An Argument in Favor of Cigar Reviews

Stogie Talk41 Comments on An Argument in Favor of Cigar Reviews

An Argument in Favor of Cigar Reviews

You can’t review cigars for any amount of time without encountering at least one cigar enthusiast who not only doesn’t read cigar reviews, but actively objects to anyone’s efforts to rate, evaluate or describe the experiences of smoking a particular cigar. I’m not talking about people who don’t trust reviews to be objective or accurate, or people who just don’t find them interesting. I’m talking about people who think it’s a contemptible fool’s errand to go any further than “I liked the cigar” or “I didn’t like the cigar”.

If you love a cigar, does it not make sense to ask your self, at least once, what is it you love about that cigar? I think it does. And no matter what your answer to that question, I’d argue that effort to ask and your answer, whatever it may be, constitute the the beginnings a cigar review. Don’t misunderstand me, I am not in any way suggesting that you should actively review every cigar you smoke. To do so would be to turn a pleasant indulgence into a chore. (Trust me, I know this too well.) But aren’t you a little curious?

And consider the other things in life that you relish. Whatever they are. Cars, watches, golf clubs, scotch, sports players and hell, even women. We all have different preferences in each, and will never be in 100% agreement with our fellow man on any of those topics. But what would we talk about if we didn’t discuss what we liked and disliked about these topics? Could you imagine how eerily silent the cigar lounge would be during the game if conversation never went beyond “I like that team” and “I don’t”? How are cigars any different? If you’re like the majority of cigar smokers, you aren’t any more qualified to evaluate the performance of a sports team than to review a cigar, and yet, you do. And likely you do even more than that. You create lists of top players, top teams and try to predict who will make it to the big championship game and who will win.

But back to cigars, many will agree that we’ve reached a golden age of the premium tobacco leaf. But if you never stop to think about the cigars you’ve smoked, how would you know if there’s any basis to that idea, or if it’s just talk? Going by all the other signs, increased taxes, and the constant effort by fools to pass ever more draconian bans on tobacco products, it would seem that this is actually the worst time in history to enjoy cigars. Clearly the cigar offerings are greater now than ever before, especially if you figure availability into the equation, but what is the point of all options if no differentiation is made between brands and vitolas? Why all the effort by expert blenders to create new cigars? And come to think of it, what’s the point of employing blenders if there is nothing aside from simple enjoyment to be derived from the combustion of tobacco?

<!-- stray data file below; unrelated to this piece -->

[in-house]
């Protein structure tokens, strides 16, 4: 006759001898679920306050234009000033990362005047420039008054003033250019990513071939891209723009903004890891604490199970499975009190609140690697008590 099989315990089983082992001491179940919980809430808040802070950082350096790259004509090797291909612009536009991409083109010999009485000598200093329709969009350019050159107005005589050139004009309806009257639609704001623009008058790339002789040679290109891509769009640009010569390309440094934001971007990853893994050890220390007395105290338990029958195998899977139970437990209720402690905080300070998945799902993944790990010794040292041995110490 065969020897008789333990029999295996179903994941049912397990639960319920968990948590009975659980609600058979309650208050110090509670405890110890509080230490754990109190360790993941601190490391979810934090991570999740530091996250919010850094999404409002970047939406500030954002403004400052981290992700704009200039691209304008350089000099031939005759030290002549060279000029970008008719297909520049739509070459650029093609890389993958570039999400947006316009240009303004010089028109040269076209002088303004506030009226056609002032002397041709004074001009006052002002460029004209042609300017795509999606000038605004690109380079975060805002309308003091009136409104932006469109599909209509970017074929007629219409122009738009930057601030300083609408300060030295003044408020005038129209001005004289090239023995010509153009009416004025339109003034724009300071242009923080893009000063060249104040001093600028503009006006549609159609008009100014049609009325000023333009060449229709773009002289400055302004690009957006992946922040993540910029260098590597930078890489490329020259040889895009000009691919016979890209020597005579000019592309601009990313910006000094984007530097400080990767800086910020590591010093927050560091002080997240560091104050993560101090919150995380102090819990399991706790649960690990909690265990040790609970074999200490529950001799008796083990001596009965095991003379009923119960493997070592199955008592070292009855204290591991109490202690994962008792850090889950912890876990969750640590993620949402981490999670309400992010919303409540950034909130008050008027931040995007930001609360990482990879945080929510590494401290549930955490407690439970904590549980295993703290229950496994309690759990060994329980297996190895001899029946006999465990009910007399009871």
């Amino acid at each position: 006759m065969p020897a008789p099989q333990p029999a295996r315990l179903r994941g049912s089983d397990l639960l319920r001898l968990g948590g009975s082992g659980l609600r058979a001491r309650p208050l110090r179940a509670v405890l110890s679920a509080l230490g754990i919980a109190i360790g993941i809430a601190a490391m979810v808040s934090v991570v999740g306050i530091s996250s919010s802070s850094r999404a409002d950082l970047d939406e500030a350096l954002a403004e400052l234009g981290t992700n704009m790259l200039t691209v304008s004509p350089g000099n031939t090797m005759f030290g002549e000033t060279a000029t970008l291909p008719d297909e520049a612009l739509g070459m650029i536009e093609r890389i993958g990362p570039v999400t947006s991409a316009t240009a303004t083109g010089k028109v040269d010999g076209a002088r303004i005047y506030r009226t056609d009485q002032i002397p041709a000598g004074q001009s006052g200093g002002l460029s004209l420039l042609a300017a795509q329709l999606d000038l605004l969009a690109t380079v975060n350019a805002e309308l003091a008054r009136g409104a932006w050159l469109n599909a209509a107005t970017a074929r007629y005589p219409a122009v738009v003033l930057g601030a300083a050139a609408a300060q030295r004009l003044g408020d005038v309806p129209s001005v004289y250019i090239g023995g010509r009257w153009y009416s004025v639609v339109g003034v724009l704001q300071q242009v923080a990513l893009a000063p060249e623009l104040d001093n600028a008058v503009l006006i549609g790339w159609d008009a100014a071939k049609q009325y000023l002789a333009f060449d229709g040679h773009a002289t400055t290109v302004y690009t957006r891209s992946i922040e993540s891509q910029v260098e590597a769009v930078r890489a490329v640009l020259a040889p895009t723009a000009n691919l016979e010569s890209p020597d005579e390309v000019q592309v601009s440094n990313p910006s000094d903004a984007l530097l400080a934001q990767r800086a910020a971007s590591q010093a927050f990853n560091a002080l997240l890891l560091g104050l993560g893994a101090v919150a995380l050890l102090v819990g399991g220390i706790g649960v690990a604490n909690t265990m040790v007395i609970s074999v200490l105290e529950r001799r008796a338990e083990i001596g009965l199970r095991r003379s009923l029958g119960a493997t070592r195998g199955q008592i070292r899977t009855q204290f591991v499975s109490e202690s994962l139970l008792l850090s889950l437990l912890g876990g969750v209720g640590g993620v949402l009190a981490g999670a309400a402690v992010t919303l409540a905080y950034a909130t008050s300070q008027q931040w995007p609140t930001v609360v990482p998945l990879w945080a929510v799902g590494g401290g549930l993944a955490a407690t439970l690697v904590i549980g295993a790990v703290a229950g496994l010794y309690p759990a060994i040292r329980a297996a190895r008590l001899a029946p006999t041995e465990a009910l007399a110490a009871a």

Some will question what right I have to bolster or damage the reputation of a cigar with my opinion on a public forum. I’ve never made or blended a cigar and couldn’t roll one to save my life. My answer is I have the right as a consumer, one with the protected right to free speech, to discuss my cigar experiences. In buying a cigar, I have also purchased from the manufacturer their blessing to have an opinion based upon my experience. My opinion may encourage or dissuade others in their decision making, but ultimately the success of the cigar is the responsibility of thecigar and its maker. And again, this argument fails when applied to many other topics. If you’ve never played professional sports, what right do you have to weigh in on the attributes or performance of an athlete?

But the point of this article isn’t really to win an argument. It’s intended to encourage you to take that step toward a fuller enjoyment of these rolled up bunch of leaves we habitually set ablaze. In the end, the point of a cigar review is to recognize and celebrate the attributes of truly great cigars. It doesn’t matter if you never read another cigar review, and continue to believe them to be pointless. Just please, give that cigar in your hand a second thought. Because in getting to know your cigar, you’re actually getting to know yourself a little better. And that, my friends is a worthy pursuit.

enjoying cigars since 1997

41 thoughts on “An Argument in Favor of Cigar Reviews

  1. Nice write up………I tend to not have the same pallette with a lot of reviewers but I read quite abit of reviews before I commit to a box…….

    Latest victem is the Tabacez Dias…..if JCRUZ didn’t write that erview I wouldn’t of purchased the box!!

    Just my thoughts. Now I might not agree w JCRUZ opinion on it after smoking it but at least I was open enough to reading his thoughts on it.